Where: 3-1-32, Shinjuku City
Restaurants and cafes
Dorobune is one of a few locations in Ni-Chome that caters specifically to queer women. No men are allowed, but women can bring their dogs if they wish. The restaurant serves okonomiyaki, a savory Japanese dish that is often compared to a pancake or pizza and can be filled with a variety of different ingredients. The umeshu, a sweet Japanese plum wine, and traditional sake are the standard drinks to order here. For advance reservations or customers looking to hold a banquet or party at the restaurant, different menu options are available. The venue is closed on Mondays and special holidays.
Where: 7-3-305, Shinjuku City
Rainbow Burritos is a queer-run Mexican restaurant located in Ni-Chome. It specializes solely in burritos and offers a daily choice between chicken, beef, and a rotating veggie selection. It is a great destination for queer travelers who prefer quieter evenings yet still wish to be immersed in local queer culture. The restaurant is located in the same area as all the other bars and nightlife venues, making it a good place to start off at for an evening of partying. It also hosts monthly events for the community as an additional way of supporting local LGBTQ culture.
Where: 3-1-32, Shinjuku City
Japanese citizens of all ages and backgrounds enjoy onsens — the art of bathing and relaxing in natural hot springs while naked. At Donyoku, the clothes stay on, but customers can still soak their feet in hot spring water while sipping on a steaming cup of tea or coffee. The cafe is located in the heart of Ni-Chome and happily flaunts its LGBTQ support with a giant Pride flag that hangs from the front window. The cafe also has hammock seats and serves a wide variety of food, such as bahn mi and shaved ice, in addition to drinks.
Where: 2-7-3, Shinjuku City
Ni-Chome is undoubtedly known for its nightlife scene, with hundreds of bars, clubs, and midnight events. However, the neighborhood still has its share of daytime facilities to visit. Check is a sex-friendly, queer venue located in central Ni-Chome that sells fetish items, erotic films, and other sensual paraphernalia. It’s a good location for browsing, exploring the queer sex culture in Tokyo, or picking up a few new toys that couldn’t fit in your luggage.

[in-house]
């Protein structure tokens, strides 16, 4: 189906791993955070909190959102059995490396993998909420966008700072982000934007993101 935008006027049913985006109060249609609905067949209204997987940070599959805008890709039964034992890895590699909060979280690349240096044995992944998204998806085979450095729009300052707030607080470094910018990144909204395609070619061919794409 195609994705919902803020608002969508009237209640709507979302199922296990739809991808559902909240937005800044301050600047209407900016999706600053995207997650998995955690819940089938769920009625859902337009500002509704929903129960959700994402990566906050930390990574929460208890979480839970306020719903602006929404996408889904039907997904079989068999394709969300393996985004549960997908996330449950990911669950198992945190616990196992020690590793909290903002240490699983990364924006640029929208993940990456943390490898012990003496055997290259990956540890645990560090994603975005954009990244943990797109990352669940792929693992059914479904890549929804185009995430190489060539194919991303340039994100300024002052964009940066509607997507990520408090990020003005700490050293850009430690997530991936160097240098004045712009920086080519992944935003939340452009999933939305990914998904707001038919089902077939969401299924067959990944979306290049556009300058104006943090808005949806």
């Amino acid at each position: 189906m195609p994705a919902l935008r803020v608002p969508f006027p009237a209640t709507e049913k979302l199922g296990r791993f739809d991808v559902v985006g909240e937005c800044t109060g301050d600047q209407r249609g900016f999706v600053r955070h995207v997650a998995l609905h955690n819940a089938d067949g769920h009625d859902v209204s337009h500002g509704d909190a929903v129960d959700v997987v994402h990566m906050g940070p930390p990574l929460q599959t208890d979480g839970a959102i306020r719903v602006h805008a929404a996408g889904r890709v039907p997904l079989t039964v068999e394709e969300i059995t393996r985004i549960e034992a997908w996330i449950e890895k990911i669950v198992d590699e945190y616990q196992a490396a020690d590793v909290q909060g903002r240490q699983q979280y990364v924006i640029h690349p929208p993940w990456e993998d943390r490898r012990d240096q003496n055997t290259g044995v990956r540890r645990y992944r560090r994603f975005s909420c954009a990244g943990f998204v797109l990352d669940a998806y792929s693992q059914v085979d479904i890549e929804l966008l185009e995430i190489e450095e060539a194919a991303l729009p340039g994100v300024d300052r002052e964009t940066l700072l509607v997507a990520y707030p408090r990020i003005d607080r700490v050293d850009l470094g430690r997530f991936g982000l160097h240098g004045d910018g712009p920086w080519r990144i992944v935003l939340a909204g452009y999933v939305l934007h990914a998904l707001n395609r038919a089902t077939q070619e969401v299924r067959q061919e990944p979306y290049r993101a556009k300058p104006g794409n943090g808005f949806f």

Where: Kurihara Building 1F, 2-18-8, Shinjuku City
APA Hotel is a nationwide brand in Japan that provides a high standard for service regardless of location. This branch of APA is centrally located in Kabukicho, the part of Shinjuku with a lively nightlife scene. Shinjuku Station is a short walk away, as well as Ni-Chome. The hotel rooms are neat and well-kept, and many offer views of the city.
Where: 1-20-2 Kabukicho, Shinjuku
Hotel Gracery Shinjuku
Hotel Gracery is located in the heart of Shinjuku. The hotel is queer-friendly and offers views of the city below. If you’re lucky, some rooms even look out at Toho Cinemas’ famous Godzilla head, which peeks out from Shinjuku’s skyline. The rooms are spacious and the hotel itself is a five-minute walk from Shinjuku Station, Tokyo’s largest train station, making for easy access to the rest of the city.
Where: 1-19-1 Kabukicho, Shinjuku
Tokyo Gay Night Tour and the Tokyo Lesbian Night Tour
As many of the destinations in Ni-Chome are separated by sexual preference, there are two distinct queer nightlife tours offered: one for gay men and another for lesbian women. Both the gay and lesbian night tours are operated by the same company and last roughly three hours from start to finish. The tours select three establishments to visit and locations can be changed according to guests’ tastes and interests.
LGBTQ Tokyo Past and Present
Compared to the tours above, this LGBTQ tour package explores the traditional history of Tokyo and the queer movement, in addition to taking customers out to explore Ni-Chome’s bars and izakayas after dark. The guides take visitors to markets and shrines at Asakusa, small yakitori stands, and casual, queer bars in the heart of Shinjuku.